The United Nations’ role as a convener is needed more than ever to encourage people to collaborate, be ambitious and take actions required to limit global temperature rise to no more than 1.5 degrees Celsius. The United Nations also stands behind a transition to a sustainable, low-carbon economy that is just and beneficial for all people.
The United Nations website promotes good practices for both individuals and businesses, holds events around the world to sensitize people in sustainable climate management, and uses artists and major personalities in its ads, Facebook and twitter campaigns, and with mainstream media.
Thus, the United Nations is using social media effectively, making good use of celebrity spokespersons, and connecting with audiences young and old.
The problem is not in connecting with the general public. It is in getting the general public to pressure political leaders to adhere to international conventions and norms.
It is in getting the general public to shed old habits and adopt climate friendly ones.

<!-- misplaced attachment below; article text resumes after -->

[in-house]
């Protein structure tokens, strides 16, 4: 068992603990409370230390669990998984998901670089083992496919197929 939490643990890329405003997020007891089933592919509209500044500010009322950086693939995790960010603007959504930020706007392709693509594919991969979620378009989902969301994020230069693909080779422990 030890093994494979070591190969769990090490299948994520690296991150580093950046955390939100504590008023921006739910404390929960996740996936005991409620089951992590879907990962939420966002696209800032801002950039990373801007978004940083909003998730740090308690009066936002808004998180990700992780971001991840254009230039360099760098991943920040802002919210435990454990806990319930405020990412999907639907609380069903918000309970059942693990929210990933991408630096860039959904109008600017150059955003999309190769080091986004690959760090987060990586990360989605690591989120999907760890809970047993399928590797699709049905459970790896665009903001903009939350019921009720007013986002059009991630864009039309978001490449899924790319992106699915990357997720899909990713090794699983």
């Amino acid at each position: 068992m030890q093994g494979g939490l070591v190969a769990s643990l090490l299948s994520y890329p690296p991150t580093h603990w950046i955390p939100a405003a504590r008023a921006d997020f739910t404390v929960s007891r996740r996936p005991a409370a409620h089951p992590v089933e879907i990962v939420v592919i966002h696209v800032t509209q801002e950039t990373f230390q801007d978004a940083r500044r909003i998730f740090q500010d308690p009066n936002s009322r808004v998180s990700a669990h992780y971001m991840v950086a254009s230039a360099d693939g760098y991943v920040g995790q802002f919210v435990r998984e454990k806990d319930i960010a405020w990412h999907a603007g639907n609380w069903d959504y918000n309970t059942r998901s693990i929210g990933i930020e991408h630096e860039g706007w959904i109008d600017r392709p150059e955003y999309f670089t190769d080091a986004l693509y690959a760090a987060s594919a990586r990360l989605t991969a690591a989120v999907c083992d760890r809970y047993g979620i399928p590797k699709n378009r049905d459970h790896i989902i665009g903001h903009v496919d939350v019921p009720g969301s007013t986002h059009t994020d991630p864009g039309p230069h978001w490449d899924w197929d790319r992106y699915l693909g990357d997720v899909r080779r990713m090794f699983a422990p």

It is to get governments to become responsive to the majority of. its citizens and not to special interest groups that unfortunately wield financial power over political parties and candidates as well as the media.
There is a need for a new class of political leadership independent of big business and big money, capable of galvanizing society into a more responsible management of the environment that we all share.
It is up to all of us to change and demand change from our political leaders and from ourselves.
Absent this, we will continue to teeter on the brink of existential disaster.
Eduardo is a former deputy spokesperson for Ban Ki-Moon.
He is an expert in public diplomacy.